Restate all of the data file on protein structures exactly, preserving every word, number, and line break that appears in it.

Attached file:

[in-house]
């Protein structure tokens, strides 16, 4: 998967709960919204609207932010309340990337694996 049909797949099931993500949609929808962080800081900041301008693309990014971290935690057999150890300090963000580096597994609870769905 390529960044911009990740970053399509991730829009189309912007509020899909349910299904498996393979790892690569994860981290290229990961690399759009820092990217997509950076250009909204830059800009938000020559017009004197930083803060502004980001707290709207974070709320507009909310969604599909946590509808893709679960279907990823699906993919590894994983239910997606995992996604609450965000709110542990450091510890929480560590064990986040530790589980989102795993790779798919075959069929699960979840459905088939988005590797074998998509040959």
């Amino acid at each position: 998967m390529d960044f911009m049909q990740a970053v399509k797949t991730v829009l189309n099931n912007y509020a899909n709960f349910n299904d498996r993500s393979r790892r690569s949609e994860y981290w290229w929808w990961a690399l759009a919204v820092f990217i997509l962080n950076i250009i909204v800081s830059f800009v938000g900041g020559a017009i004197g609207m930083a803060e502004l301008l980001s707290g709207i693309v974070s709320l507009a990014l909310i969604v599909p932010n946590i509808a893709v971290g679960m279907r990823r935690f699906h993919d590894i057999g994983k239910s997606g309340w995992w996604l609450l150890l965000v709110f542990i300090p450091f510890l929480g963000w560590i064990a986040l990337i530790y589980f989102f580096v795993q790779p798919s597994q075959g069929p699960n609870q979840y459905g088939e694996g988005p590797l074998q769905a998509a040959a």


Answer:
[in-house]
């Protein structure tokens, strides 16, 4: 998967709960919204609207932010309340990337694996 049909797949099931993500949609929808962080800081900041301008693309990014971290935690057999150890300090963000580096597994609870769905 390529960044911009990740970053399509991730829009189309912007509020899909349910299904498996393979790892690569994860981290290229990961690399759009820092990217997509950076250009909204830059800009938000020559017009004197930083803060502004980001707290709207974070709320507009909310969604599909946590509808893709679960279907990823699906993919590894994983239910997606995992996604609450965000709110542990450091510890929480560590064990986040530790589980989102795993790779798919075959069929699960979840459905088939988005590797074998998509040959």
């Amino acid at each position: 998967m390529d960044f911009m049909q990740a970053v399509k797949t991730v829009l189309n099931n912007y509020a899909n709960f349910n299904d498996r993500s393979r790892r690569s949609e994860y981290w290229w929808w990961a690399l759009a919204v820092f990217i997509l962080n950076i250009i909204v800081s830059f800009v938000g900041g020559a017009i004197g609207m930083a803060e502004l301008l980001s707290g709207i693309v974070s709320l507009a990014l909310i969604v599909p932010n946590i509808a893709v971290g679960m279907r990823r935690f699906h993919d590894i057999g994983k239910s997606g309340w995992w996604l609450l150890l965000v709110f542990i300090p450091f510890l929480g963000w560590i064990a986040l990337i530790y589980f989102f580096v795993q790779p798919s597994q075959g069929p699960n609870q979840y459905g088939e694996g988005p590797l074998q769905a998509a040959a």